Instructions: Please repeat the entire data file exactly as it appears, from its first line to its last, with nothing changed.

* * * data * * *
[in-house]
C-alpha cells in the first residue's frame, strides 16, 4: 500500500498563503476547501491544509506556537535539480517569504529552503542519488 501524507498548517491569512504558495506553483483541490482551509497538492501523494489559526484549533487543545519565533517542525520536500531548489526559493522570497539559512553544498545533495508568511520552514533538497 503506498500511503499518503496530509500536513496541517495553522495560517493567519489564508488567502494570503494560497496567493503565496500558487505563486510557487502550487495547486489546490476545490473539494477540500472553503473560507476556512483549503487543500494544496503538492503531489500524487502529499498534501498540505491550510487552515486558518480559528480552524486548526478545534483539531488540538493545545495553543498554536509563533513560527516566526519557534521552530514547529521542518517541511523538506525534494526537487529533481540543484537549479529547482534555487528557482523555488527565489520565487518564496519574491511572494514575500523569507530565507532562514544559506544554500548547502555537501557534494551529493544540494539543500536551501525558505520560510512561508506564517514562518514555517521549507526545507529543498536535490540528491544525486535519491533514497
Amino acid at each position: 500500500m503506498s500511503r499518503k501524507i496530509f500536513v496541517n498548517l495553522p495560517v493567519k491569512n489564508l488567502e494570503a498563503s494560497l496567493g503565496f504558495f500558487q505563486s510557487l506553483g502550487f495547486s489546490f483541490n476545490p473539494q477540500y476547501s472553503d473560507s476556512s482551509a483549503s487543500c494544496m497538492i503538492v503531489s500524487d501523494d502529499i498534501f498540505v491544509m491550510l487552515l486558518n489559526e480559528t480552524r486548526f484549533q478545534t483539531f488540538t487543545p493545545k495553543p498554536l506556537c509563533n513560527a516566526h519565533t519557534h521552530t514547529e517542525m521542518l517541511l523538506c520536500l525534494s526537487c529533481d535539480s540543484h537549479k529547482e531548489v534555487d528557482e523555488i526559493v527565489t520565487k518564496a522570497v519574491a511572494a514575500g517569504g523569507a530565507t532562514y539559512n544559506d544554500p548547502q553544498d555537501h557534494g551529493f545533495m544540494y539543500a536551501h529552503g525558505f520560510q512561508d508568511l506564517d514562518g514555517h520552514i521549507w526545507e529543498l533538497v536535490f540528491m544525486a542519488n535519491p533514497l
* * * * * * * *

[in-house]
C-alpha cells in the first residue's frame, strides 16, 4: 500500500498563503476547501491544509506556537535539480517569504529552503542519488 501524507498548517491569512504558495506553483483541490482551509497538492501523494489559526484549533487543545519565533517542525520536500531548489526559493522570497539559512553544498545533495508568511520552514533538497 503506498500511503499518503496530509500536513496541517495553522495560517493567519489564508488567502494570503494560497496567493503565496500558487505563486510557487502550487495547486489546490476545490473539494477540500472553503473560507476556512483549503487543500494544496503538492503531489500524487502529499498534501498540505491550510487552515486558518480559528480552524486548526478545534483539531488540538493545545495553543498554536509563533513560527516566526519557534521552530514547529521542518517541511523538506525534494526537487529533481540543484537549479529547482534555487528557482523555488527565489520565487518564496519574491511572494514575500523569507530565507532562514544559506544554500548547502555537501557534494551529493544540494539543500536551501525558505520560510512561508506564517514562518514555517521549507526545507529543498536535490540528491544525486535519491533514497
Amino acid at each position: 500500500m503506498s500511503r499518503k501524507i496530509f500536513v496541517n498548517l495553522p495560517v493567519k491569512n489564508l488567502e494570503a498563503s494560497l496567493g503565496f504558495f500558487q505563486s510557487l506553483g502550487f495547486s489546490f483541490n476545490p473539494q477540500y476547501s472553503d473560507s476556512s482551509a483549503s487543500c494544496m497538492i503538492v503531489s500524487d501523494d502529499i498534501f498540505v491544509m491550510l487552515l486558518n489559526e480559528t480552524r486548526f484549533q478545534t483539531f488540538t487543545p493545545k495553543p498554536l506556537c509563533n513560527a516566526h519565533t519557534h521552530t514547529e517542525m521542518l517541511l523538506c520536500l525534494s526537487c529533481d535539480s540543484h537549479k529547482e531548489v534555487d528557482e523555488i526559493v527565489t520565487k518564496a522570497v519574491a511572494a514575500g517569504g523569507a530565507t532562514y539559512n544559506d544554500p548547502q553544498d555537501h557534494g551529493f545533495m544540494y539543500a536551501h529552503g525558505f520560510q512561508d508568511l506564517d514562518g514555517h520552514i521549507w526545507e529543498l533538497v536535490f540528491m544525486a542519488n535519491p533514497l